The bane of a college professor's existence is the student who has been taught in a writing course that there is such a thing as good writing, independent of having something to say. Students turn in well-organized grammatically correct prose, with the occasional stylistic flourish in lieu of any logical argument, and don't understand why they've earned grades of zero.

I call such people "vocabulemics", who seem to think the purpose of a discussion is to vomit up as many SAT vocab prep words as possible, rather than to form a coherent point. I've tried, and I can't think of any coherent point that could be made in order to argue that the Miley photoshopper really did violate the Tennessee law.

If you're still unconvinced by the results of a survey of mathletes, consider that they do match up well with the comments provided to me by Mark Rasch, a lawyer and computer security specialist with Secure IT Experts and the former head of the Department of Justice Computer Crimes Unit:

First, an image of a minor engaged in simulated sexual activity is not the same as a simulated minor engaged in sexual activity... In other words, if you posed actual minors, nude, and made it look like they were having sex, it would be a crime, even though there was no "actual" sexual activity. In most other contexts, when the legislature says "simulated sexual activity" they mean real people engaged in what appears to be sex. The government is trying to apply this theory to real sex but simulated minors. I don't think that passes statutory muster.. its not what the statute prohibits... Under that rationale, if you had, for example, a picture of two dogs mating, and glued pictures of kids on the dogs faces, this would be "simulated sexual activity" but would not be prosecutable. Where do you draw the line? Under federal law, you typically draw the line at the use and posing of real kids.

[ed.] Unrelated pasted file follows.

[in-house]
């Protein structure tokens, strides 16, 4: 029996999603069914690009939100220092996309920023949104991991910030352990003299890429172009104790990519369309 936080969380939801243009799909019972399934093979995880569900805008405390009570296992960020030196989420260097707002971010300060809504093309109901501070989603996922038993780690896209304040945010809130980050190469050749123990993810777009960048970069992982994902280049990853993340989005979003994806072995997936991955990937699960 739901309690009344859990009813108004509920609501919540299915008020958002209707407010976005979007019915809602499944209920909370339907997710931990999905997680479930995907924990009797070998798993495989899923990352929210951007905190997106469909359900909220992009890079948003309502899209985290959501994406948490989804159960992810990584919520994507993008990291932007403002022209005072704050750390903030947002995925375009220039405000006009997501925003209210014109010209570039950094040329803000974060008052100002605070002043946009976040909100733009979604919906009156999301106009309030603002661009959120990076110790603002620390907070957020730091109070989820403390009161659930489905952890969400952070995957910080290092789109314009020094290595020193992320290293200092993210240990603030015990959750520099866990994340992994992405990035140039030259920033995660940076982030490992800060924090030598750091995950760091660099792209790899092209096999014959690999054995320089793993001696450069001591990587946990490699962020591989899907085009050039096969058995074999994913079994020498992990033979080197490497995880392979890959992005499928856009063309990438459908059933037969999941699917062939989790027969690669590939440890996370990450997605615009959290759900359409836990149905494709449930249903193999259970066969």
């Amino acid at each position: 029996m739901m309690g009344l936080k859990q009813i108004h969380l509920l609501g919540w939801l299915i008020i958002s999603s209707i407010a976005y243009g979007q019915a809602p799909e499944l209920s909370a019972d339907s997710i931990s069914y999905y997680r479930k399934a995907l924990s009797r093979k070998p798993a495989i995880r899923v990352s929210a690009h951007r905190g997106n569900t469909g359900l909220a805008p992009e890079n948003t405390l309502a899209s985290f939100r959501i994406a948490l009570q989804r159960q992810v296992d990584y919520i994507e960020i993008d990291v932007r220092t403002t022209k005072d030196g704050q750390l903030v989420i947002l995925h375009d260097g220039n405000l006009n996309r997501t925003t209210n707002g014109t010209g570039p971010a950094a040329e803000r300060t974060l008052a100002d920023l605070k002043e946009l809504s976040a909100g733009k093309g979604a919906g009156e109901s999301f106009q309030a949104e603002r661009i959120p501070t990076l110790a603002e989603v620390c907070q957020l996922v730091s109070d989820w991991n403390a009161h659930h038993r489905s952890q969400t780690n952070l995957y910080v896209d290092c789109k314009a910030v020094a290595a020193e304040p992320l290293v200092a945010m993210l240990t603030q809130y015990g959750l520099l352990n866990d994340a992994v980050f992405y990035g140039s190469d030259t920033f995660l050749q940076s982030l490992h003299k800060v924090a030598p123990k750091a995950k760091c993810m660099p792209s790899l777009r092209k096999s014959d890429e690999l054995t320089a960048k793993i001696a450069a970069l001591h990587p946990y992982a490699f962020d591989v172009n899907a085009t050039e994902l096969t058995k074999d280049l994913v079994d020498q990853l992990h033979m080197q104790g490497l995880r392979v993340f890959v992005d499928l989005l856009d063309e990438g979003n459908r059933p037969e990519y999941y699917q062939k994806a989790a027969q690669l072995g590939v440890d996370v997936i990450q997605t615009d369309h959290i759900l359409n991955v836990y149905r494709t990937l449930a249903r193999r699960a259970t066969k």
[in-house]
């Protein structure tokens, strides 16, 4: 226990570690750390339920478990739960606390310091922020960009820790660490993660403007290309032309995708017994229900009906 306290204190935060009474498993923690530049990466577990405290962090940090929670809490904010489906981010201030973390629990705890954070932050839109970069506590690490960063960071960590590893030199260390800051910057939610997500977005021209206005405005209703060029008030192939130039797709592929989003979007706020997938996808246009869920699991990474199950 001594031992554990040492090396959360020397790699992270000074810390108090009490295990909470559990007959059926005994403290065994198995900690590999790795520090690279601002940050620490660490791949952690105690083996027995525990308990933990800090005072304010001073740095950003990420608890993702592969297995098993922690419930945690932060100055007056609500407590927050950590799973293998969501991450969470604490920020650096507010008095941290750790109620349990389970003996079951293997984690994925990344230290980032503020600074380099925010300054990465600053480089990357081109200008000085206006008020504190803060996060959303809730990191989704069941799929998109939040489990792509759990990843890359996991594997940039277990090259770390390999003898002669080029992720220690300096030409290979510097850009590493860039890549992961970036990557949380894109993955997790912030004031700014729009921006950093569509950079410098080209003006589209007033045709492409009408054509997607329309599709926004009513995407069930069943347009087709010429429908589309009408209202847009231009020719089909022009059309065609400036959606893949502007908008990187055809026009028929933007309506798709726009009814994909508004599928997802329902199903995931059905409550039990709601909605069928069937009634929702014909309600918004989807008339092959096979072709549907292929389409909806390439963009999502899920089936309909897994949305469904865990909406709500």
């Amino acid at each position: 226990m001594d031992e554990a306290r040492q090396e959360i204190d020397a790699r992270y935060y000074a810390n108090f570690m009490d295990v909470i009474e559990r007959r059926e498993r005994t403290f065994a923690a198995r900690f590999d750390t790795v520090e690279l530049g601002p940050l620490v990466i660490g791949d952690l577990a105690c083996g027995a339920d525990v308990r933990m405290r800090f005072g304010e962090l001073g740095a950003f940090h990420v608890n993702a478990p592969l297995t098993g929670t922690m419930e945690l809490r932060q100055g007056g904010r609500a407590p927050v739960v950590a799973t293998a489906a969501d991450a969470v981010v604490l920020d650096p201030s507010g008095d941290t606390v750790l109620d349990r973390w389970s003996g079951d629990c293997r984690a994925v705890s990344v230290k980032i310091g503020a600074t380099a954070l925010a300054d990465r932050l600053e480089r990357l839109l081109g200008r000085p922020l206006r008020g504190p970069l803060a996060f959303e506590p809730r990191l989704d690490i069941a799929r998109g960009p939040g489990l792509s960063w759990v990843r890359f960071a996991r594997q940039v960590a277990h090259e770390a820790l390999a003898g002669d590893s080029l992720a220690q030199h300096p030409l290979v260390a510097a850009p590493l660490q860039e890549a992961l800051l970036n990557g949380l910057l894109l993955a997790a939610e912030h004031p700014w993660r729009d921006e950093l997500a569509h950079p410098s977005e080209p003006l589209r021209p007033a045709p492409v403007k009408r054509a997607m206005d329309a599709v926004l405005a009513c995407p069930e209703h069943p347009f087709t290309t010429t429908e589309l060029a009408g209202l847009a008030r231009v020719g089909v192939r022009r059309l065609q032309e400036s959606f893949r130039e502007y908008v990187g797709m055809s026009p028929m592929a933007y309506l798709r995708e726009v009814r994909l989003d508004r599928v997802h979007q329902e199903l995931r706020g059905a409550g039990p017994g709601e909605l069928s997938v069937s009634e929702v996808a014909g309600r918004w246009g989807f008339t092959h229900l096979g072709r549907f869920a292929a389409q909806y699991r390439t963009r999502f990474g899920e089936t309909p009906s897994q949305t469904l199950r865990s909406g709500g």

Depending on how you look at it, you may think that this opinion from credentialed expert Mr. Rasch, vindicates the opinion of the math aficionados who voted that the defendant did not violate the law. I think it's the other way around — the fact that this answer was correlated in the survey responses with mathematical ability, vindicates the opinion of Mr. Rasch.

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Sorry (0, Offtopic)

baldass_newbie (136609) | more than 5 years ago | (#28594899)

The incessant use of blockquotes makes this story unreasonable.

Re:Sorry (4, Informative)

Late Adopter (1492849) | more than 5 years ago | (#28594989)

It's not the OP, it's Slashdot. In some pages (my user page, for example) "i" tags get rendered as blockquotes. Must be a CSS bug, I suppose.